Considering Race and Ancestry in Precision Approaches to Cancer Care
Most medical professionals have insufficient knowledge about the role that precision medicine has in clinical practice. Genetic alterations affect all types of cancer and often affect cardiovascular, autoimmune, and neurological diseases. Laboratory tools used in precision medicine are highly sophisticated and include genomics, proteomics, and other high-dimensional assays. The series will provide regular updates on these tools, the ways the tools could improve patient care, and the ethical and legal issues surrounding genetic testing. The series will also examine how testing for genetically influenced diseases can affect personalized management of individuals and their families.
Physicians, residents, fellows, medical students, nurses, and other health professionals.
At the conclusion of the session, the participants should be able to:
Demonstrate greater understanding of cancer disparities and how they are related to population groups often defined by health disparities.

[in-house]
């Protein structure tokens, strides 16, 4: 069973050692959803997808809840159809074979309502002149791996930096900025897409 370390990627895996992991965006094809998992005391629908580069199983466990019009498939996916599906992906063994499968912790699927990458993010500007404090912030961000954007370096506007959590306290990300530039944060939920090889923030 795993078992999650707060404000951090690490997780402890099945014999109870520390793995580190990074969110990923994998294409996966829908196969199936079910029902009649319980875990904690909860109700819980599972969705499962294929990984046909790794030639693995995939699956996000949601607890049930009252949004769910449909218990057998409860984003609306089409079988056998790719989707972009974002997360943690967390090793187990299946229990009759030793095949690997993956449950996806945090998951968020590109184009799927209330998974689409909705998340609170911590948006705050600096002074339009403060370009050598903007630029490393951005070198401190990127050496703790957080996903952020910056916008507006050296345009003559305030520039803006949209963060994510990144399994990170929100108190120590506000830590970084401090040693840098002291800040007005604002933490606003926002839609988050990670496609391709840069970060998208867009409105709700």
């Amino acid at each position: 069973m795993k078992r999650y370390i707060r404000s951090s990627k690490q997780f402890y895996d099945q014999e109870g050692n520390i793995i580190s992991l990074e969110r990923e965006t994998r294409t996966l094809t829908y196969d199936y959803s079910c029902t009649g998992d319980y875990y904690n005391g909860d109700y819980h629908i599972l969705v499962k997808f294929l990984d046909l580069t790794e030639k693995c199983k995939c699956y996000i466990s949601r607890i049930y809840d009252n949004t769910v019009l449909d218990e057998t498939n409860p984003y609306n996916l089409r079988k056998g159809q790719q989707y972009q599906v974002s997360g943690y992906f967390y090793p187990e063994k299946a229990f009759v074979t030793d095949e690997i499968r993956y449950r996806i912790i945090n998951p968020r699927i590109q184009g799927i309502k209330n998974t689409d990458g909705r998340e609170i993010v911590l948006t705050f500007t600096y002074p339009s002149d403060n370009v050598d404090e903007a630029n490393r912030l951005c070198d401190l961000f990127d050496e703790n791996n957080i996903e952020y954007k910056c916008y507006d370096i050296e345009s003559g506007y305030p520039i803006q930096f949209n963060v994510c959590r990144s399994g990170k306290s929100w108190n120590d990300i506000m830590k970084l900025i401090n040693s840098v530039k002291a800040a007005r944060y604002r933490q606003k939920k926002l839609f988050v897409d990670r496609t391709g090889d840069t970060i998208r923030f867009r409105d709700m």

Identify racial groups most often affected by cancer disparities.
Distinguish race from genetic ancestry.
Recognize how not considering race and/or ancestry affects precision medicine approaches to cancer diagnosis and treatment.
Baylor College of Medicine is accredited by the Accreditation Council for Continuing Medical Education (ACCME) to provide continuing medical education for physicians.
Baylor College of Medicine designates this enduring material activity for a maximum of 1.0 AMA PRA Category 1 Credit(s)™. Physicians should claim only the credit commensurate with the extent of their participation in the activity.
This activity has been designated by Baylor College of Medicine for 1 credit of education in medical ethics and/or professional responsibility.
- 1.00 AMA PRA Category 1 Credit™
- 1.00 Ethics
- 1.00 Participation